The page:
This story was updated on Sept. 21.
Sen. Lisa Murkowski (R-Alaska) may attempt to handcuff U.S. EPA's ability to regulate stationary sources of greenhouse gases with an amendment to the agency's annual spending bill.
Murkowski, ranking member of the Energy and Natural Resources Committee, may introduce an amendment to the fiscal 2010 Interior and environment appropriations bill that would allow EPA to regulate greenhouse gas emissions only from mobile sources, and prohibit the agency from regulating heat-trapping emissions from stationary sources like power plants and industrial facilities.
"Senator Murkowski is concerned about the economic consequences of EPA command-and-control regulation of emissions," said spokesman Robert Dillon. The senator plans to file the amendment, Dillon said, adding that he did not know whether a decision has been made to press for a vote.
The Senate began debate yesterday on the $32.1 billion spending bill for the Interior Department, EPA and Forest Service. The chamber is expected to resume consideration of the measure Monday.
Murkowski's amendment comes as EPA works to finalize its "endangerment finding," which would trigger broad regulations of greenhouse gas emissions. The endangerment finding comes in response to the 2007 Massachusetts v. EPA Supreme Court decision that ordered EPA to reconsider whether greenhouse gases are pollutants subject to regulation under the Clean Air Act.
Murkowski wants to fully respect the court's decision on mobile sources, Dillon said, which is why the amendment would "request a one-year timeout on money that would be spent on regulation of nonmobile sources." The moratorium would give Congress a year to come up with a legislative solution, he said.
Environmentalists assailed the amendment, saying it would basically instruct EPA to ignore the law.
"This amendment suggests that if global warming pollution comes from a power plant, it is safe, but if it comes from a car, it is harmful," said David Moulton, director of climate policy and conservation funding at the Wilderness Society. "That is a preposterous distinction that cannot be supported in either law or fact."
Frank O'Donnell, president of Clean Air Watch called the amendment "an outrageous assault on EPA's ability to interpret the Supreme Court decision."
Opponents said the amendment was particularly troubling given that it comes from a senator whose state is among the areas that could be hardest hit by climate change.
"From a senator who has talked about how her state is ground zero for climate change impacts, it is disappointing to see a move like this," said David Doniger, policy director of the Natural Resources Defense Council's climate center.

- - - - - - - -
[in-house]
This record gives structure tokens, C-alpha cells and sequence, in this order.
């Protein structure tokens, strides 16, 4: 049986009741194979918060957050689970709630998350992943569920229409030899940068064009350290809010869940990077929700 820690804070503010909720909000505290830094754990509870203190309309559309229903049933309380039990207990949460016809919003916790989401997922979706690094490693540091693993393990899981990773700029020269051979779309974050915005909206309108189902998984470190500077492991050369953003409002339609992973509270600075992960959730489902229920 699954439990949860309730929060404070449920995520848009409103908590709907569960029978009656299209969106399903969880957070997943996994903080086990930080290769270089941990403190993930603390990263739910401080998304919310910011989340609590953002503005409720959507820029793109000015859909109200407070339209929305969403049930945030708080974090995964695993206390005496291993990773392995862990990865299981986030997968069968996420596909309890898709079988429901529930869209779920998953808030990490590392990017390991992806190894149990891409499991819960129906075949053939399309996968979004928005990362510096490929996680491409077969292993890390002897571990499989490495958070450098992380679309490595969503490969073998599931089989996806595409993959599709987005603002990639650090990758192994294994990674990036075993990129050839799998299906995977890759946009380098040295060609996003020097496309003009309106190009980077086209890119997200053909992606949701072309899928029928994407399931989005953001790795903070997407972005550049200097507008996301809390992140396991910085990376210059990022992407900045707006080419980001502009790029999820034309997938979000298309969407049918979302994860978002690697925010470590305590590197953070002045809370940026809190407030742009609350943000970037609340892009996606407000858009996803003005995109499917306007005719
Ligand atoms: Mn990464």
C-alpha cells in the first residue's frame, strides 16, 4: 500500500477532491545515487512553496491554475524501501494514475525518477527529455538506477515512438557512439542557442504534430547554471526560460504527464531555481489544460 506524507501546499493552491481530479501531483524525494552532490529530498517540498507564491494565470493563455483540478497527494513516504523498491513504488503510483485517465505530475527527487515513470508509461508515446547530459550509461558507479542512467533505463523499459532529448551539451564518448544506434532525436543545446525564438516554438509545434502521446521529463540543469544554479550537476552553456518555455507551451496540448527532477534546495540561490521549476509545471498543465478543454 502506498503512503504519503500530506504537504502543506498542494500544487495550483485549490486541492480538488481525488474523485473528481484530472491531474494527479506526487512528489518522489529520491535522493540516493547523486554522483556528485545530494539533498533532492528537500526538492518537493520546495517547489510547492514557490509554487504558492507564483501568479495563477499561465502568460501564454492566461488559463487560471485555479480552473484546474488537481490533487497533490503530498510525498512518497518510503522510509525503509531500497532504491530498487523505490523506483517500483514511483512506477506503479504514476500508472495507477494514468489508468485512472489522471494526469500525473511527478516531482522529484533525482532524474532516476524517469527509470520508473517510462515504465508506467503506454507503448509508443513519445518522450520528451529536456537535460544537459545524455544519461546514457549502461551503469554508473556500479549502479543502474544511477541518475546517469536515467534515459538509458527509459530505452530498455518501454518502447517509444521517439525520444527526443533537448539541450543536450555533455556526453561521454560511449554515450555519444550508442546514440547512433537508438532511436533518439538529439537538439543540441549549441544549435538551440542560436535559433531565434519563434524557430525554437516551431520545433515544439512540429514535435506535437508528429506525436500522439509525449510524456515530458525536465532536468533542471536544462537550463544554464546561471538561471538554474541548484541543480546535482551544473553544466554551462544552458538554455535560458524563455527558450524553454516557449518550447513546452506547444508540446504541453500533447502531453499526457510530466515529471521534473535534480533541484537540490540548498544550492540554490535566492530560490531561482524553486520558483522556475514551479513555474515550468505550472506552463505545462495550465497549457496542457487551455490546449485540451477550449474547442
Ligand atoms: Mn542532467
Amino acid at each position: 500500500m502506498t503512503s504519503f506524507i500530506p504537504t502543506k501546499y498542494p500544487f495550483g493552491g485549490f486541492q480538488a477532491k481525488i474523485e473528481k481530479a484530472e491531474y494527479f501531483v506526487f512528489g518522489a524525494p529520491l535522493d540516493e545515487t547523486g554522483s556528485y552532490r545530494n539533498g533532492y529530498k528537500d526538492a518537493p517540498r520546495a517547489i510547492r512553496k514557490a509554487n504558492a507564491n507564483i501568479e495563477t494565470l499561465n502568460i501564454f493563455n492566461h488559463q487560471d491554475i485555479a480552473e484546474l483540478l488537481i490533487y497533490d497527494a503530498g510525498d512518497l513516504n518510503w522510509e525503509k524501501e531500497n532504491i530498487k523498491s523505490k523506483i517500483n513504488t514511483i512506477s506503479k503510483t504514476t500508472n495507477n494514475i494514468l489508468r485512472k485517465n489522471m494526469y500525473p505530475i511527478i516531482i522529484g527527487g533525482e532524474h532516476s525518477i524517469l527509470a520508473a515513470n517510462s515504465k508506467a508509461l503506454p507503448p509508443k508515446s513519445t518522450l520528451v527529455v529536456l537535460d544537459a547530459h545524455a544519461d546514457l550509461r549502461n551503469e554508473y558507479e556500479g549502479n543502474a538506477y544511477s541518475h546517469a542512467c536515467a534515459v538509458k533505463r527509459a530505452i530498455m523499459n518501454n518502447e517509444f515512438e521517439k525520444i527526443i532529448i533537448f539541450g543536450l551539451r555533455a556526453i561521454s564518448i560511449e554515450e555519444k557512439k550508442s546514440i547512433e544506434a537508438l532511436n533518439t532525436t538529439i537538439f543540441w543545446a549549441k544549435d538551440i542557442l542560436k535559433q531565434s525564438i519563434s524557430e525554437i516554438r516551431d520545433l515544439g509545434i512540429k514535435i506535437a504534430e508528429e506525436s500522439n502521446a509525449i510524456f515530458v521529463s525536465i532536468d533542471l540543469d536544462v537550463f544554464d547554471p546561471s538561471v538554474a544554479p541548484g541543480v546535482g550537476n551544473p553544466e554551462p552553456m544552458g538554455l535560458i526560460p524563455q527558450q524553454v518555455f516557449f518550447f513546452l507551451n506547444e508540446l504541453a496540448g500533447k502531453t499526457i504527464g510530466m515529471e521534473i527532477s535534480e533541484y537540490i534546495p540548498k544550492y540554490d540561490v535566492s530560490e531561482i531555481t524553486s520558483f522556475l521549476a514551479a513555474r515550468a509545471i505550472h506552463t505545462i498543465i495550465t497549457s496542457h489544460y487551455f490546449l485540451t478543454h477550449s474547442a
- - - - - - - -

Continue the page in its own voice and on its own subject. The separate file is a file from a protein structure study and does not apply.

Doniger also said he feared that the amendment could wind up handcuffing EPA for more than one year. "These riders have a way of repeating themselves and becoming long-term," he said.
The tactic is not a new one. Republicans, led by then-Rep. Joseph Knollenberg (R-Mich.), successfully included language in several EPA spending bills in the late 1990s that blocked the agency from implementing any part of the Kyoto Protocol.
Lawmakers mull additional amendments
Also on the Interior bill, Murkowski is considering offering an amendment on construction of a controversial road through Alaska's Izembek National Wildlife Refuge.
She included a provision allowing the road, in exchange for additional wilderness for the refuge, in the omnibus public lands package that was signed into law in March. But environmentalists have asked Interior Secretary Ken Salazar to kill the provision by declaring that it is not in the public interest. Murkowski's rider would require Salazar to find that the land exchange is in the best interest of the nation, Dillon said.
Sen. John McCain (R-Ariz.) has filed at least 16 amendments that would slash earmarks throughout the legislation. He took a similar approach during Senate debate on the bill to fund the Energy Department and other agencies, where he filed 24 amendments to strike earmarks (Greenwire, July 28).
Kansas Republican Sen. Sam Brownback filed an amendment that would fund a wastewater treatment project in Wichita, Kan., and a sewer extension project in Manhattan, Kan.
Sen. Ben Nelson (D-Neb.) said yesterday he is still planning an amendment to speed an EPA decision on allowing ethanol blends in gasoline above 10 percent (E&E Daily, Sept. 17).
"We're working on an amendment relating to the EPA and their ... glacially slow progress, or lack of progress on determining to go to a standard of 15 percent ethanol from 10 percent ethanol," Nelson said. "I know that this requires some study, but the amount of time that's been taken just seems inordinate and this is one way to stop that."
Reporters Darren Samuelsohn, Eric Bontrager and Ben Geman contributed.